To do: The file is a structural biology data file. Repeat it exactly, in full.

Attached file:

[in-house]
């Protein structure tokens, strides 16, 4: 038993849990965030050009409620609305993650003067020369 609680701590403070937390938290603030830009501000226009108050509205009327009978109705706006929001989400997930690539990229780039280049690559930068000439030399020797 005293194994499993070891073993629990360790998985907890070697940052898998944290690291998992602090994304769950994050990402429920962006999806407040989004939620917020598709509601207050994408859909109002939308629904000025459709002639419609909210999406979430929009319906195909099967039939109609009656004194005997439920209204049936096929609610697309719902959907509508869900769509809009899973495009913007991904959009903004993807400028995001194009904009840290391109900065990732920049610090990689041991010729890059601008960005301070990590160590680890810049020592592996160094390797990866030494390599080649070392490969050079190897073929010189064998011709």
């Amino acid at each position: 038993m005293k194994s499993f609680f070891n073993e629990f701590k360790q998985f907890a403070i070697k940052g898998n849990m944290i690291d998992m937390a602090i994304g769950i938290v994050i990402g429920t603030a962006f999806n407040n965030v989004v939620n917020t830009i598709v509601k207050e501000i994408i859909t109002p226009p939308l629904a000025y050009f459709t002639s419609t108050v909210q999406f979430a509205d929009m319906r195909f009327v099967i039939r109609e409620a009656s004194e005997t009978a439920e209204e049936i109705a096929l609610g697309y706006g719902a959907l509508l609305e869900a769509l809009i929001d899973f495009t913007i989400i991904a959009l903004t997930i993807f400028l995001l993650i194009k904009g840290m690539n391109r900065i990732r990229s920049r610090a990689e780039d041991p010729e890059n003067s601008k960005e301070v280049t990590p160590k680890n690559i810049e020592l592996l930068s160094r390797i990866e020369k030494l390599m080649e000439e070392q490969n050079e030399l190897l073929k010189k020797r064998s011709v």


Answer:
[in-house]
């Protein structure tokens, strides 16, 4: 038993849990965030050009409620609305993650003067020369 609680701590403070937390938290603030830009501000226009108050509205009327009978109705706006929001989400997930690539990229780039280049690559930068000439030399020797 005293194994499993070891073993629990360790998985907890070697940052898998944290690291998992602090994304769950994050990402429920962006999806407040989004939620917020598709509601207050994408859909109002939308629904000025459709002639419609909210999406979430929009319906195909099967039939109609009656004194005997439920209204049936096929609610697309719902959907509508869900769509809009899973495009913007991904959009903004993807400028995001194009904009840290391109900065990732920049610090990689041991010729890059601008960005301070990590160590680890810049020592592996160094390797990866030494390599080649070392490969050079190897073929010189064998011709």
């Amino acid at each position: 038993m005293k194994s499993f609680f070891n073993e629990f701590k360790q998985f907890a403070i070697k940052g898998n849990m944290i690291d998992m937390a602090i994304g769950i938290v994050i990402g429920t603030a962006f999806n407040n965030v989004v939620n917020t830009i598709v509601k207050e501000i994408i859909t109002p226009p939308l629904a000025y050009f459709t002639s419609t108050v909210q999406f979430a509205d929009m319906r195909f009327v099967i039939r109609e409620a009656s004194e005997t009978a439920e209204e049936i109705a096929l609610g697309y706006g719902a959907l509508l609305e869900a769509l809009i929001d899973f495009t913007i989400i991904a959009l903004t997930i993807f400028l995001l993650i194009k904009g840290m690539n391109r900065i990732r990229s920049r610090a990689e780039d041991p010729e890059n003067s601008k960005e301070v280049t990590p160590k680890n690559i810049e020592l592996l930068s160094r390797i990866e020369k030494l390599m080649e000439e070392q490969n050079e030399l190897l073929k010189k020797r064998s011709v």